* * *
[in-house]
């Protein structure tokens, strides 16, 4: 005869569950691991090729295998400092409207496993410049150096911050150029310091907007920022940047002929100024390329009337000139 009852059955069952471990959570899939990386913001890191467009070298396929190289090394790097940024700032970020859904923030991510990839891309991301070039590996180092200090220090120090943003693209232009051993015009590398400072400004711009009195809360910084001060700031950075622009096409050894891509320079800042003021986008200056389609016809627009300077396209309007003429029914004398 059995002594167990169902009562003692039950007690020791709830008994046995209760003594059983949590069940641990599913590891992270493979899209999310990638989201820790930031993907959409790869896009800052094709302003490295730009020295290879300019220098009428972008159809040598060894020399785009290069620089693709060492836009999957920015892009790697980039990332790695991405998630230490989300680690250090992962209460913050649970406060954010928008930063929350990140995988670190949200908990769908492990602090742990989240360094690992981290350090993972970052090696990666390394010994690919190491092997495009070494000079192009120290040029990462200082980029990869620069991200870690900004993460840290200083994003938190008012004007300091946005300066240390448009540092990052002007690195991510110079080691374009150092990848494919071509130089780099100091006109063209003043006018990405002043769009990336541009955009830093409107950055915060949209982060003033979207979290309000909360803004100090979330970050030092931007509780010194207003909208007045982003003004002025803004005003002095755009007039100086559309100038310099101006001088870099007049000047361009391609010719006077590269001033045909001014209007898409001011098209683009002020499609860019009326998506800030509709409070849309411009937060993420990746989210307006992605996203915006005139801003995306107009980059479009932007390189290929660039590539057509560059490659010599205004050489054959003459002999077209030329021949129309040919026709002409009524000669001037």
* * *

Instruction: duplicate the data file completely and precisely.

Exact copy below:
[in-house]
């Protein structure tokens, strides 16, 4: 005869569950691991090729295998400092409207496993410049150096911050150029310091907007920022940047002929100024390329009337000139 009852059955069952471990959570899939990386913001890191467009070298396929190289090394790097940024700032970020859904923030991510990839891309991301070039590996180092200090220090120090943003693209232009051993015009590398400072400004711009009195809360910084001060700031950075622009096409050894891509320079800042003021986008200056389609016809627009300077396209309007003429029914004398 059995002594167990169902009562003692039950007690020791709830008994046995209760003594059983949590069940641990599913590891992270493979899209999310990638989201820790930031993907959409790869896009800052094709302003490295730009020295290879300019220098009428972008159809040598060894020399785009290069620089693709060492836009999957920015892009790697980039990332790695991405998630230490989300680690250090992962209460913050649970406060954010928008930063929350990140995988670190949200908990769908492990602090742990989240360094690992981290350090993972970052090696990666390394010994690919190491092997495009070494000079192009120290040029990462200082980029990869620069991200870690900004993460840290200083994003938190008012004007300091946005300066240390448009540092990052002007690195991510110079080691374009150092990848494919071509130089780099100091006109063209003043006018990405002043769009990336541009955009830093409107950055915060949209982060003033979207979290309000909360803004100090979330970050030092931007509780010194207003909208007045982003003004002025803004005003002095755009007039100086559309100038310099101006001088870099007049000047361009391609010719006077590269001033045909001014209007898409001011098209683009002020499609860019009326998506800030509709409070849309411009937060993420990746989210307006992605996203915006005139801003995306107009980059479009932007390189290929660039590539057509560059490659010599205004050489054959003459002999077209030329021949129309040919026709002409009524000669001037």